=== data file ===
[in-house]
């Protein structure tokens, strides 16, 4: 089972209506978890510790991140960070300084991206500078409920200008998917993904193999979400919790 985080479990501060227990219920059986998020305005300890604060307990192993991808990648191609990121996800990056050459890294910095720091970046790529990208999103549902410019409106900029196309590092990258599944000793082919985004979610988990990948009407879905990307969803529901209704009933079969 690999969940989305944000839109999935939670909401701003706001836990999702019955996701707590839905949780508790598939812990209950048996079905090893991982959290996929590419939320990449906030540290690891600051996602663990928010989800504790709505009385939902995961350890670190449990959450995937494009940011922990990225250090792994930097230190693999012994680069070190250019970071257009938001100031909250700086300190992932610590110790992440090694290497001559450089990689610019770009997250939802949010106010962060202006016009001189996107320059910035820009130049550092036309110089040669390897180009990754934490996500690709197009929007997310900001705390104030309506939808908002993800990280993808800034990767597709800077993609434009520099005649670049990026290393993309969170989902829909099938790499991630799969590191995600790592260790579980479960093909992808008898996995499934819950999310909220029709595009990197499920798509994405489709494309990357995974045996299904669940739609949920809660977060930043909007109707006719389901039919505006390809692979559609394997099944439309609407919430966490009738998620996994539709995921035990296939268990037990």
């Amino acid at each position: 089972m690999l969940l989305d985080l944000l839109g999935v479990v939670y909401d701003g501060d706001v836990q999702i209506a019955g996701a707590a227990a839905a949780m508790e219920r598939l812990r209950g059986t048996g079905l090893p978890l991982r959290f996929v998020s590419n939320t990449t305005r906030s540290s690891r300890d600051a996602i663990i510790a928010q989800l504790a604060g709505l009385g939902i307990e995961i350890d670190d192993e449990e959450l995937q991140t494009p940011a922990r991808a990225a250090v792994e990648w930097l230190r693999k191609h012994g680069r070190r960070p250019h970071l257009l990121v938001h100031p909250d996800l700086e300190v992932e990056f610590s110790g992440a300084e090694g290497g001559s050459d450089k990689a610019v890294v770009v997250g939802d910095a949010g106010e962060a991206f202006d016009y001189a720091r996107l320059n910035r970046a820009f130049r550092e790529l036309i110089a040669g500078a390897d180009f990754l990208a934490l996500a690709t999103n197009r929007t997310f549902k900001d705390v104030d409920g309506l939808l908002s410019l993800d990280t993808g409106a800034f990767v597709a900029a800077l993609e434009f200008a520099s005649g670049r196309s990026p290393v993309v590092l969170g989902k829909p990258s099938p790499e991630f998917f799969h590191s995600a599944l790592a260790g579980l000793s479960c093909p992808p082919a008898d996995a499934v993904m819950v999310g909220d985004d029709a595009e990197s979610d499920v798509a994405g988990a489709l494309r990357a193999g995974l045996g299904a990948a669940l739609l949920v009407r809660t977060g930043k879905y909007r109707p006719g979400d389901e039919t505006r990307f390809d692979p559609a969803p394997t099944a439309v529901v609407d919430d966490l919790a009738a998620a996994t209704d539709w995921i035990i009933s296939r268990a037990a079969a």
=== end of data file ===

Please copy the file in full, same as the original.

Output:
[in-house]
């Protein structure tokens, strides 16, 4: 089972209506978890510790991140960070300084991206500078409920200008998917993904193999979400919790 985080479990501060227990219920059986998020305005300890604060307990192993991808990648191609990121996800990056050459890294910095720091970046790529990208999103549902410019409106900029196309590092990258599944000793082919985004979610988990990948009407879905990307969803529901209704009933079969 690999969940989305944000839109999935939670909401701003706001836990999702019955996701707590839905949780508790598939812990209950048996079905090893991982959290996929590419939320990449906030540290690891600051996602663990928010989800504790709505009385939902995961350890670190449990959450995937494009940011922990990225250090792994930097230190693999012994680069070190250019970071257009938001100031909250700086300190992932610590110790992440090694290497001559450089990689610019770009997250939802949010106010962060202006016009001189996107320059910035820009130049550092036309110089040669390897180009990754934490996500690709197009929007997310900001705390104030309506939808908002993800990280993808800034990767597709800077993609434009520099005649670049990026290393993309969170989902829909099938790499991630799969590191995600790592260790579980479960093909992808008898996995499934819950999310909220029709595009990197499920798509994405489709494309990357995974045996299904669940739609949920809660977060930043909007109707006719389901039919505006390809692979559609394997099944439309609407919430966490009738998620996994539709995921035990296939268990037990």
């Amino acid at each position: 089972m690999l969940l989305d985080l944000l839109g999935v479990v939670y909401d701003g501060d706001v836990q999702i209506a019955g996701a707590a227990a839905a949780m508790e219920r598939l812990r209950g059986t048996g079905l090893p978890l991982r959290f996929v998020s590419n939320t990449t305005r906030s540290s690891r300890d600051a996602i663990i510790a928010q989800l504790a604060g709505l009385g939902i307990e995961i350890d670190d192993e449990e959450l995937q991140t494009p940011a922990r991808a990225a250090v792994e990648w930097l230190r693999k191609h012994g680069r070190r960070p250019h970071l257009l990121v938001h100031p909250d996800l700086e300190v992932e990056f610590s110790g992440a300084e090694g290497g001559s050459d450089k990689a610019v890294v770009v997250g939802d910095a949010g106010e962060a991206f202006d016009y001189a720091r996107l320059n910035r970046a820009f130049r550092e790529l036309i110089a040669g500078a390897d180009f990754l990208a934490l996500a690709t999103n197009r929007t997310f549902k900001d705390v104030d409920g309506l939808l908002s410019l993800d990280t993808g409106a800034f990767v597709a900029a800077l993609e434009f200008a520099s005649g670049r196309s990026p290393v993309v590092l969170g989902k829909p990258s099938p790499e991630f998917f799969h590191s995600a599944l790592a260790g579980l000793s479960c093909p992808p082919a008898d996995a499934v993904m819950v999310g909220d985004d029709a595009e990197s979610d499920v798509a994405g988990a489709l494309r990357a193999g995974l045996g299904a990948a669940l739609l949920v009407r809660t977060g930043k879905y909007r109707p006719g979400d389901e039919t505006r990307f390809d692979p559609a969803p394997t099944a439309v529901v609407d919430d966490l919790a009738a998620a996994t209704d539709w995921i035990i009933s296939r268990a037990a079969a």